It’s time to get my mind around No Country for Old Men, which of these three films remains for me the slipperiest. I’m a long-time admirer of the Coens’ work, Raising Arizona excepted (note adoption subtheme! interesting!).

No Country feels materially different from all their preceding films, a result of the filmmakers’ easing off their previously aggressively mannered style. Despite this major shift in approach the film retains themes and moods from three precursors in particular: Blood Simple, Miller’s Crossing, and Fargo.

Blood Simple, the Coens’ first commercial feature, shares the Texas setting and the sense of unsavory doins coexisting with an everyday sunlit world of small towns and big spaces. Miller’s Crossing, possibly the filmmakers’ first attempt at a major work, is focused on a power struggle between 1920s gangsters in which the gangsters’ nighttime world of firefights and speakeasies actually completely trumps the day-to-day world. Fargo, of course, presents a Minnesota sherriff struggling to disentangle a botched and ill-starred kidnapping plot.

All three films share with No Country (as well as the majority of all the other films by the team) a deeply misanthropic view of the world, which endears them mightily to me. However, all three present a traditional resolution to their events even as the films clearly present a disturbing and amoral outcome of the plots they convey. In No Country, the assassin’s unexpected wreck fills the role of the moral resolution, even as it remains ambiguous. Tommy Lee Jones’ retiring sheriff sits at his table and recounts a dream of his father leading the way to the underworld over a mountain pass, and the string of killings remains unresolved by the lawman, who has come to feel that he cannot bring justice to a world he believes he cannot understand.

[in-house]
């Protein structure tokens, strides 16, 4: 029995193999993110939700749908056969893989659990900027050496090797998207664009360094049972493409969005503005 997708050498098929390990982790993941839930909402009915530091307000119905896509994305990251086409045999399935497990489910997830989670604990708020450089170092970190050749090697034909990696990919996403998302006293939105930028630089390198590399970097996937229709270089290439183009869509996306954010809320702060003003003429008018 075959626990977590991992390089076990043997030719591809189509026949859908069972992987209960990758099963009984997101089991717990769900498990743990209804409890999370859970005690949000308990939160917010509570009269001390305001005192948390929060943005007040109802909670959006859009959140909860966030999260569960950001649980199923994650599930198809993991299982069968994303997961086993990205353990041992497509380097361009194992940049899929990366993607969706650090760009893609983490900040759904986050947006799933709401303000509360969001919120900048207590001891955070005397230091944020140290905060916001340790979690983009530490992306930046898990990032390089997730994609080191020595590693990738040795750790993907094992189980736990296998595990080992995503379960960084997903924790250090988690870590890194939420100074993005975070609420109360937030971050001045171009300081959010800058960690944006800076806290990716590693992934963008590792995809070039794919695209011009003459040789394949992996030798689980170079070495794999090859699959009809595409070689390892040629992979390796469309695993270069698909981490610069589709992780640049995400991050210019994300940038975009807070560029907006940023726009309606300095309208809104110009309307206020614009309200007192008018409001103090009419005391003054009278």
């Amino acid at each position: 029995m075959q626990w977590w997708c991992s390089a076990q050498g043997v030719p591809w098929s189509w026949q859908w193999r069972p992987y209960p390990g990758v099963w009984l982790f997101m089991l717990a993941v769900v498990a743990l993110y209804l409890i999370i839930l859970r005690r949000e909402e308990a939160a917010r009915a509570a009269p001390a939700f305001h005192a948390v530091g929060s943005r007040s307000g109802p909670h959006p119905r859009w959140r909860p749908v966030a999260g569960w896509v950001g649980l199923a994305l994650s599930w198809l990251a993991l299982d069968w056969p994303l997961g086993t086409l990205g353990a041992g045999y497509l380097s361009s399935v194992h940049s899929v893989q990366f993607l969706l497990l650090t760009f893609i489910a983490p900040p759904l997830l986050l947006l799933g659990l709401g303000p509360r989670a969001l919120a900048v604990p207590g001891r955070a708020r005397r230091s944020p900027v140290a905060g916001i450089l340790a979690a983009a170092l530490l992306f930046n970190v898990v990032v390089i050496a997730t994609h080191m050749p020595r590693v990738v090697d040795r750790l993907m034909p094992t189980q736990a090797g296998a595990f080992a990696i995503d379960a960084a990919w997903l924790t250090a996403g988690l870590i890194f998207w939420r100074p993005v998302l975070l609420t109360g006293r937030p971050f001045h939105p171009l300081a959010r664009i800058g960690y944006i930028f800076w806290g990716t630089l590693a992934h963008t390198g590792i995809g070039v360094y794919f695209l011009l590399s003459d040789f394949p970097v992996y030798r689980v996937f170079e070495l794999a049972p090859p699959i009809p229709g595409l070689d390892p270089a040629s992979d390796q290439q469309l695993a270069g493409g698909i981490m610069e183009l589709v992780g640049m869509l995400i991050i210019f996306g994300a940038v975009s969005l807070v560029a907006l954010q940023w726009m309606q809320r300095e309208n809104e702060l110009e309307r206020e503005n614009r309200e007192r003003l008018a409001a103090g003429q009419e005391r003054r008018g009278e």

Of course, the sheriff’s loss of faith is tragic precisely because we are shown that he does grasp the task he faces, even as he fails to protect his charges. He just doesn’t realize that he sees the pieces to the puzzle even as he tells others about them. In particular, when he muses out loud, distractedly, about the cattle hammer, we can see that his mind has assembled the parts of a puzzle we know he’s been thinking about, yet he never proceeds to an ‘aha!’ moment.

This aspect of the sherriff’s character is reflected in the way the film sits in my mind. When I try to work out what I think of it, it slides around in my head, and I can’t quite grasp it. Specific technical elements of the film were very impressive and effective indeed, notably the nighttime duel in the streets of Eagle Pass and Jones’ sympathetic performance.

I’m kind of trying to figure out what this means with regard to my affection for the Coens’ earlier work. It would seem to imply that nihilism as an aesthetic philosophy is most easily enjoyed when presented in a stylized manner, and that the less visible style overlain upon the viewpoint the more difficult it is for me to analyze and describe how or why the film was effective for me as a viewer.

Clearly I missed giggling in delirious approval over this or that outrageous and unexpected filip of irony or improbable stylization, and the lack of that endorphin has paralyzed a part of my critical faculties. Perhaps this is how the Coens have chosen to show me something of a life of the mind.